It is not until Paul receives the Holy Spirit that the scales fall from his eyes, and he sees clearly who he is. Only someone with the Holy Spirit can see the truth of Paul’s words here, that the battle has only begun, the struggle just started, the fight is not even close to being over. Only with the Holy Spirit can we see that the flesh really is the flesh, sin really is sin, and our Savior really is our Savior. If you don’t have the Holy Spirit, you will not see your sin as sin. You will only decide what to do based on what you think is best. The flesh is very pragmatic, very practical: will this be good or bad for me as I consider goodness or badness? If good, do it. If bad, don’t do it. But the Holy Spirit does not show us what is sin according to our own feelings about the matter. The Holy Spirit uses the Law to make sin really and truly sin to the uttermost. Since you have the Holy Spirit, since you have the Word of God, you know, like Paul, what is right and what you ought to do and not do. But this means that things are worse, not better. Because before you could just go along to get along. Before you could just do what you wanted, and it only mattered insofar as the consequences affected you one way or the other. If you didn’t know something was wrong, and you did it, how did it matter? If you didn’t know something was right, and you didn’t do it, how did it matter? But now you know, and that means things are worse. Because now you know what the Law really requires, but now you also know that you do not do it. You find that the things you know are right, you don’t do; the things you know are wrong, you do. So do I. I find it to be a law within me that when I want to do what is right, sin is right there, clinging to me. The Spirit is willing; the flesh is weak.
So it’s worse than I thought: because not only do I know what is right and not do it; not only do I know what is wrong and do it; but I can’t seem to get free of this dilemma. There seems to be a stalemate between the flesh and the Spirit, where neither can move forward because of the other. The battle lines are drawn, but I cannot win. I cannot get free. Now that I know how things are, I really know myself and my own weakness. Wretched man am I! Who will deliver me from this body of death? I cannot deliver myself; I cannot save myself. I can’t get free of this net where I am both sold as a slave under sin and also, I am free in the Spirit. And it’s true. I cannot deliver myself from this body of death. But thanks be to God through Jesus Christ, we have a deliverer. It is not a stalemate, this life I live. In fact, it’s not really me at all. I am not one person any more, 50/50, or 60/40, or 75/25. There are no percentages at all. There are two of me, 100% and 100%. There is me sold as a slave to sin, dying off; and there is me, slave to Christ, free from sin and death. There is no Scripture about things gradually getting better and better. There is only this life and the life to come. There is only the sinner, who has been sentenced to death, and the saint, alive forever with Jesus. And the person who is still a sinner and who has the Holy Spirit faces this war under the cross. Things will not get better and better, as far as the flesh is concerned, because the cross is going to crush the sinner. And things will not get better and better as far as the Spirit is concerned, because you can’t be more alive or more holy than Christ. So, Paul says in the rest of verse 25, with my mind—my renewed mind, the mind of Christ—I serve the Law of God. I delight in the Law. I rejoice in the freedom of the will of God. But with my flesh I serve the law of sin. And this battle will continue until the day I die. Who will deliver me from this body of death? Thanks be to God, through Jesus Christ our Lord! He has nailed this body of death to the cross. He has done everything that has to be done for me to be delivered. And there will be a day when I will no longer be two, but one: one spiritual man in Christ, and the body of death will finally be dead and gone. Before I was all flesh, all sight, all sin and death. Now I am all faith: flesh by sight and Spirit by faith; dead in the flesh and alive by faith in Christ; sinner in myself and holy in Christ. Then I will be all spiritual body and soul, all sight, all glory. Then there will be no more Law, because I will simply be in the fulfilled will of God. Then there will be no more Gospel, because everything, including me and you, will be completely restored and healed. Thanks be to God through Jesus Christ our Lord!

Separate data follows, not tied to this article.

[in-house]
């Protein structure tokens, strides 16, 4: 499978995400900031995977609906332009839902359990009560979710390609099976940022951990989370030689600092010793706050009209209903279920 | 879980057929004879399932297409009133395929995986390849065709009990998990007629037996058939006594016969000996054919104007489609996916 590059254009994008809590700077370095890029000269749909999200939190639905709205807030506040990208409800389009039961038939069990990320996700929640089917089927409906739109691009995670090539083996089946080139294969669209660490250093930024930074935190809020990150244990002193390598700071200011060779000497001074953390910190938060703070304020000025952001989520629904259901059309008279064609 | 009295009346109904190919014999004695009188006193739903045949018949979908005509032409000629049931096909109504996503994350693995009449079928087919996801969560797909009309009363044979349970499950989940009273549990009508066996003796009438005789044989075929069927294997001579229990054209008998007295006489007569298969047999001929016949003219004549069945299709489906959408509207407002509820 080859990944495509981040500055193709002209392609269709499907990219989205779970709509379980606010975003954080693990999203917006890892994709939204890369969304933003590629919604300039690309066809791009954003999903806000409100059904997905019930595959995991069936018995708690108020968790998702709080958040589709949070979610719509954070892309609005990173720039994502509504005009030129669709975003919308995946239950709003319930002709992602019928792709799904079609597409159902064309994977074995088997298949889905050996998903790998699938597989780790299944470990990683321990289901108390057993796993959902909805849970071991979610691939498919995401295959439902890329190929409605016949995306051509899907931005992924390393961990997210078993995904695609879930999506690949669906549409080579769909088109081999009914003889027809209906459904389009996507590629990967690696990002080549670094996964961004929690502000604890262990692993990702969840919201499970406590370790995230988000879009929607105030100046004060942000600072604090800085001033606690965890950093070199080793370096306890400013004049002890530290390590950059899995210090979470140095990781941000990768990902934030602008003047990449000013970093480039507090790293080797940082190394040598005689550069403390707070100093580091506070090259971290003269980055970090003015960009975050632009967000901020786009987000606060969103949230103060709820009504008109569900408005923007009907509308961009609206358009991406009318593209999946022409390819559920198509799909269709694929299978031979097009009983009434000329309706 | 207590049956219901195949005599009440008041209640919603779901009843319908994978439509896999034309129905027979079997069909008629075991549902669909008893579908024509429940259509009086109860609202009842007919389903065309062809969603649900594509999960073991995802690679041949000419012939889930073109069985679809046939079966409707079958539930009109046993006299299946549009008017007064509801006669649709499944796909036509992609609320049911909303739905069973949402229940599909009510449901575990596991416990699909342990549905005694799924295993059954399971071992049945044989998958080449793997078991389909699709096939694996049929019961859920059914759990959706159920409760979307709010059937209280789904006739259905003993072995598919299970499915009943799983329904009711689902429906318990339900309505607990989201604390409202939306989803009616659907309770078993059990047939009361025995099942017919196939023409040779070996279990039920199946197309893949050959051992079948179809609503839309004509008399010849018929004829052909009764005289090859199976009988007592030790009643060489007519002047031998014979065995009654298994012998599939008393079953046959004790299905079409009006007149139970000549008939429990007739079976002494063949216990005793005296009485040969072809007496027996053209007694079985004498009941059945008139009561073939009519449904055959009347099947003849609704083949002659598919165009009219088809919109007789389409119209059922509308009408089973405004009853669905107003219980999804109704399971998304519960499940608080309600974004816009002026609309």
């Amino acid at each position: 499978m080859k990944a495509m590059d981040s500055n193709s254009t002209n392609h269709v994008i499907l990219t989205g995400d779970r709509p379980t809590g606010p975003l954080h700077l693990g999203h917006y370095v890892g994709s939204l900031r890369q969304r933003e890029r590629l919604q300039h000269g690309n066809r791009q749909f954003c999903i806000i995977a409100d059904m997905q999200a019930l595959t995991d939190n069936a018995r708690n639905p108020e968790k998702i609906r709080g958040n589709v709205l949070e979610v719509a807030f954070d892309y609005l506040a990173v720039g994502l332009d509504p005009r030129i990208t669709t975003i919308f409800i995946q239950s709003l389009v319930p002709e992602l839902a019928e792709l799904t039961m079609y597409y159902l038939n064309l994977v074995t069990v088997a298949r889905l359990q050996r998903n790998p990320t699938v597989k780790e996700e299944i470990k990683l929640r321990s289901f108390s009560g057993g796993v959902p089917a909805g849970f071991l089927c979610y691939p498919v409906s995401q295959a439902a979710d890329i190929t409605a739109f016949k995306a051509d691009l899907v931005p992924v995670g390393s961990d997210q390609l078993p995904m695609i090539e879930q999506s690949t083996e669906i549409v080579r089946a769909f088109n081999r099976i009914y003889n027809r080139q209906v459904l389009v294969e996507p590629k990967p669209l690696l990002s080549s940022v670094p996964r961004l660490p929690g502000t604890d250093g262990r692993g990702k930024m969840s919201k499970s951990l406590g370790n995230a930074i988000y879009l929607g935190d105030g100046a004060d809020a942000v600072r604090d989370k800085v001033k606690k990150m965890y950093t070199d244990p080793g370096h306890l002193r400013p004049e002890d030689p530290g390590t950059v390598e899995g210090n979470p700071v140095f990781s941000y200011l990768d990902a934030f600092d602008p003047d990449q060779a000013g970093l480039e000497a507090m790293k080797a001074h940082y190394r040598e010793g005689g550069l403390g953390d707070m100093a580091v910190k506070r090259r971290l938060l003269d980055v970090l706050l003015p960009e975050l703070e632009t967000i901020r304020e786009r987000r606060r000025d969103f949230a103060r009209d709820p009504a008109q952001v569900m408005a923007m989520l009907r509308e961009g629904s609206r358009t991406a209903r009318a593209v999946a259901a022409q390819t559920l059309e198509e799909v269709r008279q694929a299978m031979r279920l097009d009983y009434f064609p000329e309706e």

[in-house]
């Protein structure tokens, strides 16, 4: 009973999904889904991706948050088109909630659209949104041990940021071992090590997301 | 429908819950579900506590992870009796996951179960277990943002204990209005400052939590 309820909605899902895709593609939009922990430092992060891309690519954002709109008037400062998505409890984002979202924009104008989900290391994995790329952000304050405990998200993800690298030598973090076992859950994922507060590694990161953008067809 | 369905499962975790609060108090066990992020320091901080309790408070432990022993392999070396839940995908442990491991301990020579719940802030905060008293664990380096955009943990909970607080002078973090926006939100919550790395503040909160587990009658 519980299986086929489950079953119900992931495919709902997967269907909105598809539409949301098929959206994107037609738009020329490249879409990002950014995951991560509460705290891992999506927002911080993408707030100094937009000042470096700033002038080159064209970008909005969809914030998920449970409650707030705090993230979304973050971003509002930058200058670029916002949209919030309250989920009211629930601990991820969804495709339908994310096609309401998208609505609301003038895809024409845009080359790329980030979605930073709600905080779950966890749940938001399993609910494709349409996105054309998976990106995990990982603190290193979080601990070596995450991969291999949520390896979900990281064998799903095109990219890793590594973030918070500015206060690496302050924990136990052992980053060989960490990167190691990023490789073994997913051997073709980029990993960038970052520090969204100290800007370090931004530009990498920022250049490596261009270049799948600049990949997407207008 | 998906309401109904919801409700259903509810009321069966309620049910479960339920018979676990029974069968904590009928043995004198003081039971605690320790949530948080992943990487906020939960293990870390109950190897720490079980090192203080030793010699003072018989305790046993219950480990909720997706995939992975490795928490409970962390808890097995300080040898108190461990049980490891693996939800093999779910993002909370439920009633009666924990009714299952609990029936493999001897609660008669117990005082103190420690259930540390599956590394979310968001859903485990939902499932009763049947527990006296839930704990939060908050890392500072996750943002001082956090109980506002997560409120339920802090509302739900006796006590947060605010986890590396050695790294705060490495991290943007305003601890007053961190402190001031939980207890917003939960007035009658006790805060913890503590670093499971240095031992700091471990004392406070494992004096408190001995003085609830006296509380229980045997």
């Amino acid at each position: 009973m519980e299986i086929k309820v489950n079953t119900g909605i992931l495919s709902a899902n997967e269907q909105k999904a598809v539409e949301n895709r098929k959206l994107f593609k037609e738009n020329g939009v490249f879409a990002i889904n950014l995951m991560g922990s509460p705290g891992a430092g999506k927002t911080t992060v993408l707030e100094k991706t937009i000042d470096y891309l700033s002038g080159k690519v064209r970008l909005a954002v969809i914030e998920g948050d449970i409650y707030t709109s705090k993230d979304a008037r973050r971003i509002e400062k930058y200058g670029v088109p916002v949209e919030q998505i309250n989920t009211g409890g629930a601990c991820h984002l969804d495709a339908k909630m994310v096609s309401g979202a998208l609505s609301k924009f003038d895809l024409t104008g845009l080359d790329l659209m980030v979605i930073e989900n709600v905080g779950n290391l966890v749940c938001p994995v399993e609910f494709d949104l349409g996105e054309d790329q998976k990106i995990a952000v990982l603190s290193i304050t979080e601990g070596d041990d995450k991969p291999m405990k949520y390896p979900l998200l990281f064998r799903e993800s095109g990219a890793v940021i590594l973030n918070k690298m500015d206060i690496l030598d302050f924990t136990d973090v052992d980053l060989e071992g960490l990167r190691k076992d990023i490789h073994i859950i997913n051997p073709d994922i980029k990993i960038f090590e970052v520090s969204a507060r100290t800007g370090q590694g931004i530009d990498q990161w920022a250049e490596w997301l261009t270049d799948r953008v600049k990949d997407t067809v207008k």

In the Name of the Father and of the Son and of the Holy Spirit. Amen. “And the peace of God, which surpasses all understanding, will guard your hearts and your minds in Christ Jesus” (Philippians 4:7, ESV). Amen.
— Pr. Timothy Winterstein, 7/5/14